Stormy Daniels Lawsuit Delayed as Judge Cites ‘Likely’ Indictment of Michael Cohen


Michael D. Cohen, President Trump’s longtime personal lawyer, said this week that he would invoke his Fifth Amendment rights if called as a witness in a lawsuit brought against the president.

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A federal judge in California on Friday ordered a three-month delay in the lawsuit brought by the pornographic film star Stephanie Clifford against President Trump, citing what he called the likelihood that Michael D. Cohen, Mr. Trump’s longtime personal lawyer, will be indicted.

In granting a defense request for the postponement, the judge, S. James Otero of United States District Court in Los Angeles, sided with the president’s legal team that the unusual circumstances of the case warranted the stay of action. Judge Otero acknowledged in his order that complications might arise from an overlap with a criminal investigation into Mr. Cohen.

“This is no simple criminal investigation,” Judge Otero wrote. “It is an investigation into the personal attorney of a sitting president regarding documents that might be subject to the attorney-client privilege. Whether or not an indictment is forthcoming, and the court thinks it likely based on these facts alone, these unique circumstances counsel in favor of stay.”

On Wednesday, Mr. Cohen, whose New York office, apartment and hotel room were raided this month by the F.B.I., invoked his Fifth Amendment rights in Ms. Clifford’s lawsuit, citing the “ongoing criminal investigation” in New York.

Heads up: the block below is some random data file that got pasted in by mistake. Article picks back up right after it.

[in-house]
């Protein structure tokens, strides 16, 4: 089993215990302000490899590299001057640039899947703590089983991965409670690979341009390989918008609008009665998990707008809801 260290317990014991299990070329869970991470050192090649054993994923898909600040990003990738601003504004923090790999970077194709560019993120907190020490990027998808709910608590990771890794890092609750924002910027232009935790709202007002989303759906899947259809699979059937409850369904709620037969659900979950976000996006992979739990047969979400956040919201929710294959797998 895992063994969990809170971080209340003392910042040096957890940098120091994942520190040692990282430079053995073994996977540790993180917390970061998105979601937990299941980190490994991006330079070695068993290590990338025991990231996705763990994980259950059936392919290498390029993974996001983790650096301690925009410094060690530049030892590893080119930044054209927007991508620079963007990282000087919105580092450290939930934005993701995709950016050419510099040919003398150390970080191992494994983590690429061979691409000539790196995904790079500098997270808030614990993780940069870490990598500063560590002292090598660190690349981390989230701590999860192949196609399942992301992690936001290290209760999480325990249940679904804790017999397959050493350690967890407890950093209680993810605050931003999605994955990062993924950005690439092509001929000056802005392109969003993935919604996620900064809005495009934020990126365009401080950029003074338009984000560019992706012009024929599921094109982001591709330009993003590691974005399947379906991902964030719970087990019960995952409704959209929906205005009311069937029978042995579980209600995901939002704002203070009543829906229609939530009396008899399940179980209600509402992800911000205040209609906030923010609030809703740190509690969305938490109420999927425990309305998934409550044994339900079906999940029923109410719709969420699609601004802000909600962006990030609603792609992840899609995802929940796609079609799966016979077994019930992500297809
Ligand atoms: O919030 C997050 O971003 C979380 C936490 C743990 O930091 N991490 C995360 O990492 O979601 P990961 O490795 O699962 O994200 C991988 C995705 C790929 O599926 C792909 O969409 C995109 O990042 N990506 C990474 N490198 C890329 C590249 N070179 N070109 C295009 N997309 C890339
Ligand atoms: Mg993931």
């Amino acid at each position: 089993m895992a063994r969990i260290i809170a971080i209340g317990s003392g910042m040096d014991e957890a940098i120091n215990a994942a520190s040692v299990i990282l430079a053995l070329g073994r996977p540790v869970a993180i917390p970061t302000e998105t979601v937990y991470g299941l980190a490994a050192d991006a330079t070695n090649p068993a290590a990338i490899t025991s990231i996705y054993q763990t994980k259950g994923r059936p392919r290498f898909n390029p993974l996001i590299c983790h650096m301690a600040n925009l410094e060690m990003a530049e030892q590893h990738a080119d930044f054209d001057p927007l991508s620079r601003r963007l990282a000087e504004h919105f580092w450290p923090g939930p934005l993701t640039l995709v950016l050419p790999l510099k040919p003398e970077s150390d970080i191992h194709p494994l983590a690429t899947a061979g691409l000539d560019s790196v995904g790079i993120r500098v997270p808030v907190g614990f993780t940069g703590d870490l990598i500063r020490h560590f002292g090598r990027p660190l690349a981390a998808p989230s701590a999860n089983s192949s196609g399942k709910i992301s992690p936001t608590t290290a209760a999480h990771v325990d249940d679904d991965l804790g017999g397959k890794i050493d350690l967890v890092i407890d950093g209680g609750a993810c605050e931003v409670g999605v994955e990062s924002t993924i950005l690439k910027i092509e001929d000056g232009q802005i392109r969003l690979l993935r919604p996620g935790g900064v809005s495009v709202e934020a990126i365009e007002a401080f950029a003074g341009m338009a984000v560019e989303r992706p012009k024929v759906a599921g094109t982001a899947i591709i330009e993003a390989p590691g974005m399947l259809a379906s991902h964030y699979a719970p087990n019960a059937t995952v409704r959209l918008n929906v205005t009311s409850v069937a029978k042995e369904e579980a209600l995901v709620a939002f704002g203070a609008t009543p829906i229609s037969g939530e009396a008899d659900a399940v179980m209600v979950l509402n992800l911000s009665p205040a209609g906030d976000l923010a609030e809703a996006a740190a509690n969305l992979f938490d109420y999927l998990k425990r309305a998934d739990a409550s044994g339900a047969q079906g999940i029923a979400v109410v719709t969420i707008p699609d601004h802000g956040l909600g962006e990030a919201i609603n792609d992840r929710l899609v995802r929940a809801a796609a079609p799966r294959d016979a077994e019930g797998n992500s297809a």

Ms. Clifford, who is better known as Stormy Daniels, was paid $130,000 by Mr. Cohen to keep quiet about claims that she had an affair with Mr. Trump after meeting him in 2006. She sued last month to get out of the nondisclosure agreement she signed in October 2016, claiming it is void because Mr. Trump had never signed it.


Stephanie Clifford and her lawyer, Michael Avenatti, in New York last week. “We want to get the truth to the American people as quickly as possible,” Mr. Avenatti said on Friday.

Eduardo Munoz Alvarez/Agence France-Presse — Getty Images

With the delay, Judge Otero sought to avoid some of the hurdles presented by the overlap between the claims made by Ms. Clifford and the F.B.I. investigation.

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